...Show more
Combining frames is something I am accustomed to. Hopefully if the light balance is right it wont be necessary but I have done it before in the past:







Roland W wrote:
By checking out things in advance, you may find locations available that have less wind effect, but still allow a good foreground and the same distant scene. The weather may be different on your actual shooting days than the advance checks, but the more experience you have with possible locations, the better chance you will have to pick the best one for the real shot days.

This is good advice of course, but Dartmoor is very exposed and there is one Tor I have been wishing to photograph for ages because it has such and interesting silhouette!

Right I am off right now to try a few things. I have my sharp shot of the moon, now lets try some of these techniques......

Thanks for the advice thus far

EDIT: No wind! I'll have to try tomorrow



Dec 07, 2011 at 07:39 PM
sjms
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p.1 #12 · p.1 #12 · Stabilising a tripod in the wind UPDATED!


M635_Guy wrote:
I'm going to ask a stupid question, but throwing it out there...

After you've got the tripod sturdy, bagged, staked, etc., and you're set with good camera techniques like MUP, cord release, etc. would it be useful to have a sturdy umbrella you could use to hold next to the camera to give it a break from the worst of the wind? I'm thinking of one of those big, vented golf umbrellas held under my arm and over my back, with myself and the umbrella interposed between the camera and the wind. Create a "cone" of less turbulence?

I'm sure it isn't
...Show more

and that would be a good idea. umbrella size matching the rig size and close to it.



Dec 07, 2011 at 09:16 PM
Alex Nail
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p.1 #13 · p.1 #13 · Stabilising a tripod in the wind UPDATED!


Ah yes and I like the umbrella idea, particularly as it is more portable than other wind breaks and I can imagine having to continually reposition my camera as the moon moves.


Dec 07, 2011 at 09:22 PM
bipock
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p.1 #14 · p.1 #14 · Stabilising a tripod in the wind UPDATED!


Far from being an aerodynaics expert, but I'll throw my $.02 in.

If you choose to use the bag method, find a way to tie it to the tripod and let it touch the ground - think boat anchor but with no flex. It should barely rest on the ground.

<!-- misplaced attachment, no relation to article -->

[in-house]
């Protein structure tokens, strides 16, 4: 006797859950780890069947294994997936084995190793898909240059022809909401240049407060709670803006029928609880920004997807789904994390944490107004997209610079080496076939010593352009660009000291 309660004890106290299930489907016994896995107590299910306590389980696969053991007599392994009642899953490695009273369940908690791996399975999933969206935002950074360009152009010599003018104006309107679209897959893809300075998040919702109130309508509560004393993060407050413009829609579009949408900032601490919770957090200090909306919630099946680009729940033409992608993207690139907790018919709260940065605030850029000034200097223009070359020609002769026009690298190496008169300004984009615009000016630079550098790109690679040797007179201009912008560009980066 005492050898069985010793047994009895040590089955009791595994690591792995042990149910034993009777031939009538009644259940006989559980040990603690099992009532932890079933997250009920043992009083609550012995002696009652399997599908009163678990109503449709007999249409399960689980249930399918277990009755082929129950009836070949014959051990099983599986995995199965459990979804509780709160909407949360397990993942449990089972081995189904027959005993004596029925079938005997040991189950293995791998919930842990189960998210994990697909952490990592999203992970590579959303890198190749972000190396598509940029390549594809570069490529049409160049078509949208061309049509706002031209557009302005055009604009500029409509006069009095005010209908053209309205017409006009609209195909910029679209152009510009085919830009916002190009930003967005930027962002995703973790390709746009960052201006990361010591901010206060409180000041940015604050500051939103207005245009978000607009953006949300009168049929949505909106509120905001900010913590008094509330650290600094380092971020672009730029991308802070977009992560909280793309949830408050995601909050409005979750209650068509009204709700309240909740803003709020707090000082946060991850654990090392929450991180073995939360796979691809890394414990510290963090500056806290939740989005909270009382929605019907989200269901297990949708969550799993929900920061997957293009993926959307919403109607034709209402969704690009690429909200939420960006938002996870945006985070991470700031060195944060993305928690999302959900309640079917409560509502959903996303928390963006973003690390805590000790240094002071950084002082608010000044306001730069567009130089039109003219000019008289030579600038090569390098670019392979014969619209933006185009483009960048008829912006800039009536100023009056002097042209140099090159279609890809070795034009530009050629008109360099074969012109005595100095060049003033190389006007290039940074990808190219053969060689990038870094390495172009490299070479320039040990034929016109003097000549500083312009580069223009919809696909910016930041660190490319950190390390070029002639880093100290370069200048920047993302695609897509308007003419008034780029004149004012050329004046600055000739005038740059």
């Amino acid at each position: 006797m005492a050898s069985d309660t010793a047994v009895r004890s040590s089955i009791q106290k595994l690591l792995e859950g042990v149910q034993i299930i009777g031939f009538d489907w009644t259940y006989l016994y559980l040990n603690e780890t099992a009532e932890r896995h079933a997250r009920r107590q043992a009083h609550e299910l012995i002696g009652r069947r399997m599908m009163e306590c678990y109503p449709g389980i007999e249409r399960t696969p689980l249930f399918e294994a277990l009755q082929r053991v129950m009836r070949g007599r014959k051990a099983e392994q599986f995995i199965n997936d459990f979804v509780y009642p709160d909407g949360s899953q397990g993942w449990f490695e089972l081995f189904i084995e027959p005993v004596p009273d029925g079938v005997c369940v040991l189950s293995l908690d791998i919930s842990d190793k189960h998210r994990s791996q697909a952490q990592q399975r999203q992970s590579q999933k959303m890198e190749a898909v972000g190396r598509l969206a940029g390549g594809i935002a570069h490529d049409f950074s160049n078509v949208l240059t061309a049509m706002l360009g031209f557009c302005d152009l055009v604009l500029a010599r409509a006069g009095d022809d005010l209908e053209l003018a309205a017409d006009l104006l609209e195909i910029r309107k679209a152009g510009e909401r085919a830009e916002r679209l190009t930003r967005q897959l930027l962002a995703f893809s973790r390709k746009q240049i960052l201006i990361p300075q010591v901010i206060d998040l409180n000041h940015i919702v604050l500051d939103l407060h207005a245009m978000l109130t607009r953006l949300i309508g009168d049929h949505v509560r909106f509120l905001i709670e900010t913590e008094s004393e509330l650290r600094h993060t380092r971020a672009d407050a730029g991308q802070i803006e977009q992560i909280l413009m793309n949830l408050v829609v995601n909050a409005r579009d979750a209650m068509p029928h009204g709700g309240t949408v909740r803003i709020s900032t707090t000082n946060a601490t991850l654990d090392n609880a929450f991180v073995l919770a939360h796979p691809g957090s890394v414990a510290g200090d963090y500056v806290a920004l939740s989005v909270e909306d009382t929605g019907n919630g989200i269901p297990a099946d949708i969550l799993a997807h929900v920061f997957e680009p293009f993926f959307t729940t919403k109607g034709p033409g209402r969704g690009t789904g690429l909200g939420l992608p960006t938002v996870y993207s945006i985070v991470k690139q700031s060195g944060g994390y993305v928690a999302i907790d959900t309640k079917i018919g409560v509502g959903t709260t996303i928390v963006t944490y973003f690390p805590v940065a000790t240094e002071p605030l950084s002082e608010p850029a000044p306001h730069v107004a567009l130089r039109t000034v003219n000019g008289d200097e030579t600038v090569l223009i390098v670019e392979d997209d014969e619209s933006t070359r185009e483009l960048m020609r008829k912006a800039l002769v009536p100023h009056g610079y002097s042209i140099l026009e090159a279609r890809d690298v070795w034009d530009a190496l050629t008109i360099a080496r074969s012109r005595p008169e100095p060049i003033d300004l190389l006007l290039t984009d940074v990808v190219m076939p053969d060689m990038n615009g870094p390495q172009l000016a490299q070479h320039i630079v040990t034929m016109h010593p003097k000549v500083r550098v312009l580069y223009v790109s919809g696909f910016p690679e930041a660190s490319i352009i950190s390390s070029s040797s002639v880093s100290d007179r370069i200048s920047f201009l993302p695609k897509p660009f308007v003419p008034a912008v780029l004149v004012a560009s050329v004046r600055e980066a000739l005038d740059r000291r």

Secondly, to stabilize the lens, use a bag of peas or a towel to dampen vibrations. In daylight, super tele users "rest" their hand on the barrel to do this.

Third, once you have the shot composed, use your self as a windbreaker or wall, shielding the setup from the wind by forcing it around you. Get tight to the tripod without touching it.



Dec 07, 2011 at 09:24 PM
runamuck
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p.1 #15 · p.1 #15 · Stabilising a tripod in the wind UPDATED!


Just don't extend the legs and sit on the ground.


Dec 10, 2011 at 11:24 PM
jcolwell
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p.1 #16 · p.1 #16 · Stabilising a tripod in the wind UPDATED!


Have you considered using a bean bag on the ground, or on top of something stable that's located conveniently nearby, like a stone wall?


Dec 10, 2011 at 11:47 PM
Bearmann
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p.1 #17 · p.1 #17 · Stabilising a tripod in the wind UPDATED!


You can use bungee cords attached to your heavy camera bag on the ground under the tripod with the other end of the bungee attached to the center column hook. (hope it has one or improvise). Or attach both ends to the bag and loop the center over the hook. Leave the hood off which catches the wind.


Dec 11, 2011 at 01:43 AM
Alex Nail
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p.1 #18 · p.1 #18 · Stabilising a tripod in the wind UPDATED!


Thanks for all the advice on this thread. There were 2 things that helped me to stabilise the tripod in the wind (which was around 15-20mph)

I hung 10kg of dumbbells from the centre column, the stuff sack they were in was in contact with the ground. If allowed to swing it completely destabilised the tripod.

Secondly I used an umbrella as a windbreak. This was a simple but brilliant idea and made a significant difference.

This is the result, exactly the image I had planned. Thanks all.






http://www.alexnail.com/latest/staple-tor-moon/



Dec 11, 2011 at 08:24 PM
jcolwell
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p.1 #19 · p.1 #19 · Stabilising a tripod in the wind UPDATED!


Beautiful photo Alex. It pays to plan ahead.


Dec 11, 2011 at 09:43 PM
sjms
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p.1 #20 · p.1 #20 · Stabilising a tripod in the wind UPDATED!


excellent


Dec 11, 2011 at 10:29 PM